“YOU IN NOW”
I said pointing to the testing room.
Mrs, her face a picture of determination leapt to her feet to follow
Closing the door before Mrs G could join us I rounded on him.
“Why did you go to the doctor’s when I told you not to?”
“Well I was getting these headaches see….. “
“Yes, Yes but we decided that specs would help sort them out didn’t we?”
I said rather unkindly.
Mr was a picture of misery and I suddenly felt a wave of sympathy.
The dice hadn’t exactly rolled well for him, he’d probably been bullied all his life and now he was going to add big thick specs to his CV
I decided to try another tack
“What exactly were you doing when you started getting the headaches?”
“Did something happen?”
“Me bloody brother in law came round the house and nicked my glasses”
“So you had glasses before?”
“And did you get headaches when you wore them?”
The eagle eyed among you might have spotted the subtle change in the latest newsletter, we thought as we had a lot of new stuff to offer it was worth adding some decent images.
I wrote a while ago regarding updating to the latest equipment
I’m pleased to say we now have this installed and up and running.
Better images of the back of the eye plus the ability to photograph the front for things like lens changes really is a game changer
All these tests come as standard in our enhanced eye examination.
Here we have a picture of an early cataract seen through the pupil
I’ve been doing a bit of research recently into the mechanics of playing golf and how to improve your score.
One of the most fundamental but also most important aspects is posture and correct head position, getting this wrong will mess up your stroke big time and add several shots to a round. Unfortunately whilst bifocals and varifocals work fine in everyday life, by forcing an exaggerated head tilt forwards to see the tee clearly they are almost totally unsuitable for the serious golfer. I even went to the lengths of tracking down a book called The Pro’s edge - Vision training for golf By one Dr Lawrence D Lampert His ideas are interesting (and highly regarded in the field) but slightly outdated as vision theory moves forward. We are now offering bespoke golfing solutions for anyone serious about improving their game.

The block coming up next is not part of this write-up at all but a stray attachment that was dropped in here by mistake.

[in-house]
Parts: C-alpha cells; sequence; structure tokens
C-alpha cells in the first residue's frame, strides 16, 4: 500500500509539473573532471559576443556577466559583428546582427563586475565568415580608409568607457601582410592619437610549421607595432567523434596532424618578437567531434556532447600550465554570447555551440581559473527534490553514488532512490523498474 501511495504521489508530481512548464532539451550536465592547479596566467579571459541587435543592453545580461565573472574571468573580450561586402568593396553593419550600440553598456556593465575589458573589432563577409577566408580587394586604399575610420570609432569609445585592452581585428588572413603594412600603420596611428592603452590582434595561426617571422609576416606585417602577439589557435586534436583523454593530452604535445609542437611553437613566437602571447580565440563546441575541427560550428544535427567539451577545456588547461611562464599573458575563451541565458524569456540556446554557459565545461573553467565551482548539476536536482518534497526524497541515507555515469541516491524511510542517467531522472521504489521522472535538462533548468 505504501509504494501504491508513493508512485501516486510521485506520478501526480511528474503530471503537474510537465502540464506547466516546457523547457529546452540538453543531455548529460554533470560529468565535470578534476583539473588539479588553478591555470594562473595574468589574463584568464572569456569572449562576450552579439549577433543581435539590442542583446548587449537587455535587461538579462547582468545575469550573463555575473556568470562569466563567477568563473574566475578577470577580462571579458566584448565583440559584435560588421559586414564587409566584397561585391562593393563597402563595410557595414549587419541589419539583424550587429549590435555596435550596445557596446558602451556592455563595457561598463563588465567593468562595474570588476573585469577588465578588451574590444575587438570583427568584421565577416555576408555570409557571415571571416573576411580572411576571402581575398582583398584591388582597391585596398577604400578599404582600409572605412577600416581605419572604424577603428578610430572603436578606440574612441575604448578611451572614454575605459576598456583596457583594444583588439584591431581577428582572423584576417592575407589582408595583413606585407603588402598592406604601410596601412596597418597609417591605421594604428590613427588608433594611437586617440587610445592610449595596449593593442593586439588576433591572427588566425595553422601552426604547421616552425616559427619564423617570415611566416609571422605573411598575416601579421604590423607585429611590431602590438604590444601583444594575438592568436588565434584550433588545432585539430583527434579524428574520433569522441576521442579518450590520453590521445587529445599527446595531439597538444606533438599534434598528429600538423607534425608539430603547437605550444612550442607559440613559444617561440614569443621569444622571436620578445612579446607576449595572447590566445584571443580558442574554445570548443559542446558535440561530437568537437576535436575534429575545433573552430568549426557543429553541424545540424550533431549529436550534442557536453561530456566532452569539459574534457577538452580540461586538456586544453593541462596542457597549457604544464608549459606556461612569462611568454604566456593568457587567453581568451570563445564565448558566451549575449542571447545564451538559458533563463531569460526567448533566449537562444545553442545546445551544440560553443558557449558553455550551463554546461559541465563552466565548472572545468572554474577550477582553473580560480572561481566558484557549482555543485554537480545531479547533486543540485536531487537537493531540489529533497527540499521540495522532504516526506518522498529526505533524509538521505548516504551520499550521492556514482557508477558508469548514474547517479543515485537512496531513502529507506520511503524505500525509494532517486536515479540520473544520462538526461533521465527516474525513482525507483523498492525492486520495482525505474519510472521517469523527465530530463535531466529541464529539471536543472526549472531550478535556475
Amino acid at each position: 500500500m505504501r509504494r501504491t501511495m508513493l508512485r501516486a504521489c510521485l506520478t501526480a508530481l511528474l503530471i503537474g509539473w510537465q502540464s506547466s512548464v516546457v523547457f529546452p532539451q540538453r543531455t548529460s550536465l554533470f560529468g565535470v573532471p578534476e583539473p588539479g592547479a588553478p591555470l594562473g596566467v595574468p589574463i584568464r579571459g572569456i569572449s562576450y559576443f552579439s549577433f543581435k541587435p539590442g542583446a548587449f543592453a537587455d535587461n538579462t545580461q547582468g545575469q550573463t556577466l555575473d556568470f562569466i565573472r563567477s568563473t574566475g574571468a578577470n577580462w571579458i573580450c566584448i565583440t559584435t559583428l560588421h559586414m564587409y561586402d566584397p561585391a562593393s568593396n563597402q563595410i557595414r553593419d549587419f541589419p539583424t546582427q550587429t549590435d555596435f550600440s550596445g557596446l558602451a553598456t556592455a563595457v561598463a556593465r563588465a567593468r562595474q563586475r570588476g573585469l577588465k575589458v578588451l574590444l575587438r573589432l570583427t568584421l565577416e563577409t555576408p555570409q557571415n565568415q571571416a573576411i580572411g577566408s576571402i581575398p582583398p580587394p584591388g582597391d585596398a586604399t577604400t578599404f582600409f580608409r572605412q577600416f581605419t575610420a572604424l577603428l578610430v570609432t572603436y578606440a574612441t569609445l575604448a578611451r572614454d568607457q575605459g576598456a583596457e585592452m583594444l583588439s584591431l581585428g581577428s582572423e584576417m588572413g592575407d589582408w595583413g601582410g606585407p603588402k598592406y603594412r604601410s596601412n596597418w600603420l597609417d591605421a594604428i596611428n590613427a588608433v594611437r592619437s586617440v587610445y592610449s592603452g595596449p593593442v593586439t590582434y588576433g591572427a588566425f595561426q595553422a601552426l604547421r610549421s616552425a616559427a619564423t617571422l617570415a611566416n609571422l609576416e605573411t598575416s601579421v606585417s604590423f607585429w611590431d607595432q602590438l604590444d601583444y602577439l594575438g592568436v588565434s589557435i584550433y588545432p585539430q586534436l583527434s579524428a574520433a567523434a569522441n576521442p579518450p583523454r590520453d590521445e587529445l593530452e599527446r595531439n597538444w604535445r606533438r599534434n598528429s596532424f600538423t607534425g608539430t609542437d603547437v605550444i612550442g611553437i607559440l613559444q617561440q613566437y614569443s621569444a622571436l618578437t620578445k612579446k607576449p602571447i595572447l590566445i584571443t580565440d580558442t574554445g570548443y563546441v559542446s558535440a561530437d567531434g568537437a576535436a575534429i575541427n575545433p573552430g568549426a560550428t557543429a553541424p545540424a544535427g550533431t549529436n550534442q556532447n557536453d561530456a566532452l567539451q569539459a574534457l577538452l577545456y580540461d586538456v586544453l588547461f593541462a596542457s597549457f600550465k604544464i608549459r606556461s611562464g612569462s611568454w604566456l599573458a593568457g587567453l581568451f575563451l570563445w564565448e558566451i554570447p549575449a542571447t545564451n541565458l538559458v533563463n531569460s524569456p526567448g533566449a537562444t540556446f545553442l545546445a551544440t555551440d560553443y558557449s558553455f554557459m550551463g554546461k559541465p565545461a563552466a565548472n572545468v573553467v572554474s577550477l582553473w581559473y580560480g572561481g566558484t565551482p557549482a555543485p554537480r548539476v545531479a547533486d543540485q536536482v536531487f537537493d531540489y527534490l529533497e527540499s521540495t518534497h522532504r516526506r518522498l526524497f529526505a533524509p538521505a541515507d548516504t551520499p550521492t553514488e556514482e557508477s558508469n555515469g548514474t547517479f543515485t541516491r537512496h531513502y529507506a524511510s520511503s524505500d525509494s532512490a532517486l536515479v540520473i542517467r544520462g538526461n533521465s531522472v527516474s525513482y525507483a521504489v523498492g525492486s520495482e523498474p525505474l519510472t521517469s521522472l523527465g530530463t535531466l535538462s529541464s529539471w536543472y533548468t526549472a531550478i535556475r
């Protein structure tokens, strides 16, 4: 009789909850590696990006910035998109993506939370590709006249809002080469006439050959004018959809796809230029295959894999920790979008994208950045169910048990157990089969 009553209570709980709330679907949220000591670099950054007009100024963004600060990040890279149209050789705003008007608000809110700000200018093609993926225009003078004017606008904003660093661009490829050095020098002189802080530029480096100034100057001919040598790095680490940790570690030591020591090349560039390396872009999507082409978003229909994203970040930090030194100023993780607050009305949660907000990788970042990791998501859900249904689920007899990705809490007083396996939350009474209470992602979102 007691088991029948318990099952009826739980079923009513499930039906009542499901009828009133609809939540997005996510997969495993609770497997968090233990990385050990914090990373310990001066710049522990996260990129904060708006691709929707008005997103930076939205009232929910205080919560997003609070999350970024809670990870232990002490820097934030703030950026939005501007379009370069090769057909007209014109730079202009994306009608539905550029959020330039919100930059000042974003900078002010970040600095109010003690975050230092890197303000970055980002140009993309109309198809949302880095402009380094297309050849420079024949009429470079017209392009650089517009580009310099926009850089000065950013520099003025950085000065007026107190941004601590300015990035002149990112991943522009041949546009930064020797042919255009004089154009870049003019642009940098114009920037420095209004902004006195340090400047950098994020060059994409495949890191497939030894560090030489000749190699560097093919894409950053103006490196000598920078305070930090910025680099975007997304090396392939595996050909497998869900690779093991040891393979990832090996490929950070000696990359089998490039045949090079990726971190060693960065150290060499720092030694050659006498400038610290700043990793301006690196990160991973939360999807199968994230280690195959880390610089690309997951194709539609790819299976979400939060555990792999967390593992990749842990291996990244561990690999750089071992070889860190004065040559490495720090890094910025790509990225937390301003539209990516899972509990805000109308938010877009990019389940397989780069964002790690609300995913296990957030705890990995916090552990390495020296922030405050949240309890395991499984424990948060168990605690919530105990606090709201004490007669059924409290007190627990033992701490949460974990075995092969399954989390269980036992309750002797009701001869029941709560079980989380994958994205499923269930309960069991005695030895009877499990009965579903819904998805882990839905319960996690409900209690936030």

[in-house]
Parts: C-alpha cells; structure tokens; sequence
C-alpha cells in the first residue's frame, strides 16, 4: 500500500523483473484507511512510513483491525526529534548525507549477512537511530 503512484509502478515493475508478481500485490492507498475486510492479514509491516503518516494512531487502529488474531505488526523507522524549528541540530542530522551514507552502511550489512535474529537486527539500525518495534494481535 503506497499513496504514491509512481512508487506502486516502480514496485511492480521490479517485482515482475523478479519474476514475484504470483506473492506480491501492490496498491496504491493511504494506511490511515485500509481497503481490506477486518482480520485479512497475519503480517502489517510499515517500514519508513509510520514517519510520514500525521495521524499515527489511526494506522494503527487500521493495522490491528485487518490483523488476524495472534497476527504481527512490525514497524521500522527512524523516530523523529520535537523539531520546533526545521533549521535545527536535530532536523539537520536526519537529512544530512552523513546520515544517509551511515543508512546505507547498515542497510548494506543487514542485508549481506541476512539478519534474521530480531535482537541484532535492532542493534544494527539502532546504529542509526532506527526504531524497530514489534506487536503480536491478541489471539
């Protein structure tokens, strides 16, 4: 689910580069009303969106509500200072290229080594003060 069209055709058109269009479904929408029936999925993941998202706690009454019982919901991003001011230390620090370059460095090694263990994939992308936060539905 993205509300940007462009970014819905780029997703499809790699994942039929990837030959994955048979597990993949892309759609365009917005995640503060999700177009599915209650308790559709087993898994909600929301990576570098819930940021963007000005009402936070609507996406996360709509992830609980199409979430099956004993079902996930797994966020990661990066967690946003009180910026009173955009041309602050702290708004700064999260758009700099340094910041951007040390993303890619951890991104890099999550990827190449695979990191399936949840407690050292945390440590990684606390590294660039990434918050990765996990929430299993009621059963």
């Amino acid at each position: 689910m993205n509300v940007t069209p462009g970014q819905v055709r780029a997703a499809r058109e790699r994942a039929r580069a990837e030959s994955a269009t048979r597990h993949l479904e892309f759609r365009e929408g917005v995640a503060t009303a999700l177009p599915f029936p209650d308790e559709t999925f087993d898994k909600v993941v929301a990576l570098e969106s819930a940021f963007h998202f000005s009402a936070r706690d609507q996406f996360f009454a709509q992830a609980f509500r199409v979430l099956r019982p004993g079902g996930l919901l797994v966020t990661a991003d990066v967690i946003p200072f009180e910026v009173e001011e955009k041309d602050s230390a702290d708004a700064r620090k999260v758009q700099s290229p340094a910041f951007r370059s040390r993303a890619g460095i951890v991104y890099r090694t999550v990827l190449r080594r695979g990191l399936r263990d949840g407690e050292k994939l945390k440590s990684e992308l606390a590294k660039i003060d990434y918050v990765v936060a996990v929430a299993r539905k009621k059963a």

Prescription cycling specs
With the recent explosion in sales of brightly coloured lycra we see a similar increase in a need for eye protection whilst looking the part.
We offer two solutions, a form of insert which holds the spectacle prescription (probably what I would choose) or glazeable frames which are significantly more expensive & aimed mainly at the hard core enthusiast.
The latest trend is to have one pair of specs with a sunspec clip on.ECO frames have a really nifty magnet system so the clip on sits flush with the front of the frame, Stella wouldn’t be without hers.
We also have some super new Wolf eyewear frames in stock
With the increase in number of procedures that the new equipment allows I have increased our appointment times back up to 45 mins (The same as the old comprehensive test) allowing me more time to go through each procedure with you.
Unfortunately this means we have fewer slots for purely NHS tests